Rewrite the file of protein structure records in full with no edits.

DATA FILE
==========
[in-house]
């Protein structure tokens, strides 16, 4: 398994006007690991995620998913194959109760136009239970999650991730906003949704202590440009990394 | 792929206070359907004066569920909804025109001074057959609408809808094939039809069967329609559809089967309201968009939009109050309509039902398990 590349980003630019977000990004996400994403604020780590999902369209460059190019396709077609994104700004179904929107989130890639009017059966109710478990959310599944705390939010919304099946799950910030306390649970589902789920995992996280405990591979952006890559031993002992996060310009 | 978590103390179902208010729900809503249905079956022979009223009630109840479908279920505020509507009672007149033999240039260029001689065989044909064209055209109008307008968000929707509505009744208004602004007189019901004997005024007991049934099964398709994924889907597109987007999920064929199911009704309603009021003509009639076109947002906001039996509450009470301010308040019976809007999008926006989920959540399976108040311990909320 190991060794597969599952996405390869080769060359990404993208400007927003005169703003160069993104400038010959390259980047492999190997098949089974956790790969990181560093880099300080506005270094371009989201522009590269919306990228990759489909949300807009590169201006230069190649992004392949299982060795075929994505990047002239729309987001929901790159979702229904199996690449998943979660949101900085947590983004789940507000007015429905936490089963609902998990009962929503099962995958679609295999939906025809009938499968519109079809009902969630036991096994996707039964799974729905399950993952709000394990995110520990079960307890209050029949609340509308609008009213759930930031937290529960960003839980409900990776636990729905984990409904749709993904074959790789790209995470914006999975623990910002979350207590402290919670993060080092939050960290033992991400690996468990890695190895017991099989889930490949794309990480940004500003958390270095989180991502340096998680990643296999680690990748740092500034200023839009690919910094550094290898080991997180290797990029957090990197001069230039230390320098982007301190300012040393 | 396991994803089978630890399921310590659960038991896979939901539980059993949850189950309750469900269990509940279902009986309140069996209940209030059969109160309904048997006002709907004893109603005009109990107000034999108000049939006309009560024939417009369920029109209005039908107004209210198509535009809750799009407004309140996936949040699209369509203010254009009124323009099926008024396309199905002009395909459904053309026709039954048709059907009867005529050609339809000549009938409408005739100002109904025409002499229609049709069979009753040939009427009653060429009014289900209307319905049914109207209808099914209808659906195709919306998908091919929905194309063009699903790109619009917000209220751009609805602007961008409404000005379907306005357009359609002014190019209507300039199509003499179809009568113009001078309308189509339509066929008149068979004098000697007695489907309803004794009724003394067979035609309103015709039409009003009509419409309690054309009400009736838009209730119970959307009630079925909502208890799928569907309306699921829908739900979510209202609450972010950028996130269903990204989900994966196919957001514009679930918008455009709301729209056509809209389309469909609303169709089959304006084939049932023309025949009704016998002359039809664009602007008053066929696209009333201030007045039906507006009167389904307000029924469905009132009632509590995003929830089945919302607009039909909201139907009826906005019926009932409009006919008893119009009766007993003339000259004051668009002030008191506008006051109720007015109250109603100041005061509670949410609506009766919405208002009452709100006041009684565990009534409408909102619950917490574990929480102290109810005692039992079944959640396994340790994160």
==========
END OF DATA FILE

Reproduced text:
[in-house]
């Protein structure tokens, strides 16, 4: 398994006007690991995620998913194959109760136009239970999650991730906003949704202590440009990394 | 792929206070359907004066569920909804025109001074057959609408809808094939039809069967329609559809089967309201968009939009109050309509039902398990 590349980003630019977000990004996400994403604020780590999902369209460059190019396709077609994104700004179904929107989130890639009017059966109710478990959310599944705390939010919304099946799950910030306390649970589902789920995992996280405990591979952006890559031993002992996060310009 | 978590103390179902208010729900809503249905079956022979009223009630109840479908279920505020509507009672007149033999240039260029001689065989044909064209055209109008307008968000929707509505009744208004602004007189019901004997005024007991049934099964398709994924889907597109987007999920064929199911009704309603009021003509009639076109947002906001039996509450009470301010308040019976809007999008926006989920959540399976108040311990909320 190991060794597969599952996405390869080769060359990404993208400007927003005169703003160069993104400038010959390259980047492999190997098949089974956790790969990181560093880099300080506005270094371009989201522009590269919306990228990759489909949300807009590169201006230069190649992004392949299982060795075929994505990047002239729309987001929901790159979702229904199996690449998943979660949101900085947590983004789940507000007015429905936490089963609902998990009962929503099962995958679609295999939906025809009938499968519109079809009902969630036991096994996707039964799974729905399950993952709000394990995110520990079960307890209050029949609340509308609008009213759930930031937290529960960003839980409900990776636990729905984990409904749709993904074959790789790209995470914006999975623990910002979350207590402290919670993060080092939050960290033992991400690996468990890695190895017991099989889930490949794309990480940004500003958390270095989180991502340096998680990643296999680690990748740092500034200023839009690919910094550094290898080991997180290797990029957090990197001069230039230390320098982007301190300012040393 | 396991994803089978630890399921310590659960038991896979939901539980059993949850189950309750469900269990509940279902009986309140069996209940209030059969109160309904048997006002709907004893109603005009109990107000034999108000049939006309009560024939417009369920029109209005039908107004209210198509535009809750799009407004309140996936949040699209369509203010254009009124323009099926008024396309199905002009395909459904053309026709039954048709059907009867005529050609339809000549009938409408005739100002109904025409002499229609049709069979009753040939009427009653060429009014289900209307319905049914109207209808099914209808659906195709919306998908091919929905194309063009699903790109619009917000209220751009609805602007961008409404000005379907306005357009359609002014190019209507300039199509003499179809009568113009001078309308189509339509066929008149068979004098000697007695489907309803004794009724003394067979035609309103015709039409009003009509419409309690054309009400009736838009209730119970959307009630079925909502208890799928569907309306699921829908739900979510209202609450972010950028996130269903990204989900994966196919957001514009679930918008455009709301729209056509809209389309469909609303169709089959304006084939049932023309025949009704016998002359039809664009602007008053066929696209009333201030007045039906507006009167389904307000029924469905009132009632509590995003929830089945919302607009039909909201139907009826906005019926009932409009006919008893119009009766007993003339000259004051668009002030008191506008006051109720007015109250109603100041005061509670949410609506009766919405208002009452709100006041009684565990009534409408909102619950917490574990929480102290109810005692039992079944959640396994340790994160």